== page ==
What Is the Deferred Payments Scheme ?

What Is the Deferred Payments Scheme ?

Deferred Payments Scheme

What is the ‘Deferred Payments Scheme’?

The Deferred Payments Scheme is designed to help you if you have been assessed to pay the full cost of your residential care but cannot afford to pay the full weekly charge because most of your capital is tied up in your home. Effectively the scheme offers you a loan from Brighton & Hove City Council using your home as security. It does not work in exactly the same way as a conventional loan – the Local Authority does not give you a fixed sum of money when you join the scheme but pays an agreed part of your weekly care and support bill for as long as is necessary. You will pay a weekly contribution towards your care that you have been assessed as being able to pay from your income and other savings.

The Council pays the part of your weekly charge that you cannot afford until the value of your home is realised. The part the Council pays is your ‘deferred payment’. The deferred payment builds up as a debt – which is cleared when the money tied up in your home is released. For many people this will be done by selling their home, either immediately or later on. You can also pay the debt back from another source if you want to.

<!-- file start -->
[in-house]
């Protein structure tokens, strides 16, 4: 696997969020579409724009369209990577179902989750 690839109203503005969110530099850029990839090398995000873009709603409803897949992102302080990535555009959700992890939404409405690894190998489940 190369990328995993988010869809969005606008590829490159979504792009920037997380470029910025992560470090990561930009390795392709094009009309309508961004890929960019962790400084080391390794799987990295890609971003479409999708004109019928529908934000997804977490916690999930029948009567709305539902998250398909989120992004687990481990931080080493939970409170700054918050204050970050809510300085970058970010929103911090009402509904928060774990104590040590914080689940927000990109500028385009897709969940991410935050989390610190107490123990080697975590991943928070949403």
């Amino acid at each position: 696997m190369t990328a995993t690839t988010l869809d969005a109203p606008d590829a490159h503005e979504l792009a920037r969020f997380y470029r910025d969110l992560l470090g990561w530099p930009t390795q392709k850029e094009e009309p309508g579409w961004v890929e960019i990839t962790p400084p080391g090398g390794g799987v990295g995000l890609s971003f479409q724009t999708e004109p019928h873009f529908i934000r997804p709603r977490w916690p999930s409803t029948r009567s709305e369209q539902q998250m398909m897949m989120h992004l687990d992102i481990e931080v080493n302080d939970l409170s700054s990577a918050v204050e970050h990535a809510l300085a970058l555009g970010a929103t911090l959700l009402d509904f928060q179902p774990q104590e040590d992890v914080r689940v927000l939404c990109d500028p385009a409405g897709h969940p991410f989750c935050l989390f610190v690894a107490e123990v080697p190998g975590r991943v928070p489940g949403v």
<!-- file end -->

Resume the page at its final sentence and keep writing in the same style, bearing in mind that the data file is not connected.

However, you do not have to sell your home if you do not want to. You may, for example, decide to keep your home for the rest of your life and repay out of your estate, or you may want to rent it out to generate income. If you do this, you will be expected to use the rental income to increase the amount you pay each week, thus reducing the weekly payments made by the Council, and minimising the eventual debt.

Charging Interest

The loan will have interest charged on it in the same way a normal loan would be charged on money borrowed from a bank. The maximum interest rate that will be charged is fixed by the government. Currently the maximum rate to be charged is based on the cost of government borrowing, and will change on 1st January and 1st July every year. The local authority currently charges 2.15%. This interest will be compounded on a 4 weekly basis.

The interest will apply from the day your deferred payment begins. Statements showing both the outstanding sum on your deferred payment account and how the interest is being calculated will be sent to you every 6 months.